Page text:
Focus on the main event. It's not easy, but if an object appears in your lane, register it as danger, but don't fixate on it. "Your eyes act as your guide," says Payne. "If a crate falls off a truck in front of you and you stare at the crate, you'll hit the crate. Look for a safe route, and that's where the car will go."
Hit the gas (maybe). There is only one time when you'll want to accelerate before hitting something: When a large animal is in your path. Before you cry out in protest, think about it this way: If you slam on the brakes before hitting, say, a deer, the front end of your car will dip. This makes it more likely that the animal will fly up over your hood, come through your windshield and hit you right back. Speeding up before impact will make the front end rise and possibly confine Bambi to the bumper. "If you can, aim for its rear end," advises Payne. "If an animal bolts, it never bolts backward. You might just miss it."
7. Someone is pointing a gun at you
If it's a robbery, "give up the goods immediately," says Steve Kardian, director of NY Defend University and a former police detective. "Don't challenge them. Treat it like a business deal." Unless you believe you're about to be shot, Kardian doesn't advise going for the gun. Instead, "fake an illness, maybe like you're going to throw up or have a heart attack. Then bolt."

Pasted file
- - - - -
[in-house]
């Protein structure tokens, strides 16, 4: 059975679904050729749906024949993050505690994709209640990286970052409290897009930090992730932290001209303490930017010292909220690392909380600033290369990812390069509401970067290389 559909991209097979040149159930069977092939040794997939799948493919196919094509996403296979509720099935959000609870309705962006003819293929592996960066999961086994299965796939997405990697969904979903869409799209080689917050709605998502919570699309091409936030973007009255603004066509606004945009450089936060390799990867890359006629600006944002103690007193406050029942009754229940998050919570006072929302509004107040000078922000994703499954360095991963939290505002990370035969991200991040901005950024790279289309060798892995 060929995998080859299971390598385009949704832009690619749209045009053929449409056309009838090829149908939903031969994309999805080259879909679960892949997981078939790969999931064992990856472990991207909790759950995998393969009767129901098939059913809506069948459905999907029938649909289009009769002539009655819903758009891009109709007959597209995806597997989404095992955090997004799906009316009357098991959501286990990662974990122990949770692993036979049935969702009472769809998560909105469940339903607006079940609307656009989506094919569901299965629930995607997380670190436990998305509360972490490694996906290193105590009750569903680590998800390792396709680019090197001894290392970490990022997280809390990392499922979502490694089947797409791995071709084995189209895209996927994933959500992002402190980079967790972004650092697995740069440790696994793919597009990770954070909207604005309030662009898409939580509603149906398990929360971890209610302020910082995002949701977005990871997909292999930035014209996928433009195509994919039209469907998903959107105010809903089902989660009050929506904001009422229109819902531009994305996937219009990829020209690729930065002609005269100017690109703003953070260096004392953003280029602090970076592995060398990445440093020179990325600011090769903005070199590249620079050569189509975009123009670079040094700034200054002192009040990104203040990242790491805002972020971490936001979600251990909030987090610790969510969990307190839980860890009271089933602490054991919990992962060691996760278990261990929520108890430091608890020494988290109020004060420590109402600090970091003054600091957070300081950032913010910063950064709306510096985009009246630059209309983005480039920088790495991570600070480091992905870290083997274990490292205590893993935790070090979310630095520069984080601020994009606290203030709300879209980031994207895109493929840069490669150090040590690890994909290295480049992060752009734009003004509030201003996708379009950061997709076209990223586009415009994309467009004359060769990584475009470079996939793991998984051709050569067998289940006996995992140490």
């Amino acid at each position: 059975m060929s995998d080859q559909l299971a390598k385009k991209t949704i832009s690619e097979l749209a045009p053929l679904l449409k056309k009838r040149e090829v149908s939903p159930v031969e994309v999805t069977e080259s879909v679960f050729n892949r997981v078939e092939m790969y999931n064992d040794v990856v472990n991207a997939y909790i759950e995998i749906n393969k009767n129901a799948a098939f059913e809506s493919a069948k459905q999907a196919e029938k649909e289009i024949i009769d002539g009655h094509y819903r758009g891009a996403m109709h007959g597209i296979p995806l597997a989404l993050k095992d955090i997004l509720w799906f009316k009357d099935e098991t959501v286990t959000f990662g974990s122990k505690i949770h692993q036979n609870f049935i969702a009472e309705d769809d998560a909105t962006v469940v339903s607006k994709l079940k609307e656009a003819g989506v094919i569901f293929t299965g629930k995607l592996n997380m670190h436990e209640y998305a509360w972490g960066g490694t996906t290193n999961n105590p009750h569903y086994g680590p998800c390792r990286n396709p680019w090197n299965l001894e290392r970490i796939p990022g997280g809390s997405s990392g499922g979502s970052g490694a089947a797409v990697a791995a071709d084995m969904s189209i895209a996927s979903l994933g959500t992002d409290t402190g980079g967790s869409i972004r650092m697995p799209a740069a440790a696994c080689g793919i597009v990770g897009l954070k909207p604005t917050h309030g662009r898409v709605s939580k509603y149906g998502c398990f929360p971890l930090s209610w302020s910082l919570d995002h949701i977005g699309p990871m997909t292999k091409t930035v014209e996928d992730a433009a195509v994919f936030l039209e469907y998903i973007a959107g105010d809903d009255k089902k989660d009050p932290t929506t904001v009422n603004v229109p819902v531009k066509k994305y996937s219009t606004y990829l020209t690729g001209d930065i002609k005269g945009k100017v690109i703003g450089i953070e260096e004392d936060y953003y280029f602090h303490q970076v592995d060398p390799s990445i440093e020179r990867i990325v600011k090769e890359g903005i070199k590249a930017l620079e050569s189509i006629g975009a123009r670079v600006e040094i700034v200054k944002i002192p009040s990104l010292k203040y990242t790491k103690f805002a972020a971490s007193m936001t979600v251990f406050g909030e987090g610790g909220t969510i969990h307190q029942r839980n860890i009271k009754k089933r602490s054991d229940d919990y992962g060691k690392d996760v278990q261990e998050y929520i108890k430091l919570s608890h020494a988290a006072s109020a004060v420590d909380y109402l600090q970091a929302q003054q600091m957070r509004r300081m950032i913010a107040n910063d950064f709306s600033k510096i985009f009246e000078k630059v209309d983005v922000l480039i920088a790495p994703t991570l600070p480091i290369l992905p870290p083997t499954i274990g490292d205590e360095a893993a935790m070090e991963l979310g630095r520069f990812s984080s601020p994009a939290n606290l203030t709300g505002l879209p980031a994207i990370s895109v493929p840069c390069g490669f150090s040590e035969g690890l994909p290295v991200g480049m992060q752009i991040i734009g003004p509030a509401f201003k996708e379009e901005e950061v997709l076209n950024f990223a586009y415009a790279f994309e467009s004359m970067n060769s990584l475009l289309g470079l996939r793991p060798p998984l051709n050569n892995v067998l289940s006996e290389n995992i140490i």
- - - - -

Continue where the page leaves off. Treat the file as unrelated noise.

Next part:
If you hear shots, beware denial. "Believe your eyes and ears," says Kardian. Those shots probably are from a gun, rather than a car that's backfiring. If you've only heard the noise but haven't seen the shooter, you still have time to run in the opposite direction. If you see the shooter and, worse, he or she sees you, put something large between the two of you — a car, a wall, anything that might stop a large-caliber bullet. The shooter may focus on more convenient targets. If you must run and you're in the line of fire, run away in a zigzag pattern. "Even if the shooter has had some formal firearm training, it's hard to draw a bead on an unpredictable target," says Kardian.
Be proactive. Problem-solve a worst-case scenario in your head. Say you know you'll have to walk to your car in the dark. What's your plan? Your escape route? "Visualizing like this opens a file in your brain, almost as if you've lived it," Kardian says. "You'll react much better during the real thing."
Mike Zimmerman tries not to get himself into any sticky situations. But just in case, his daily workouts involve lots of running in the opposite direction.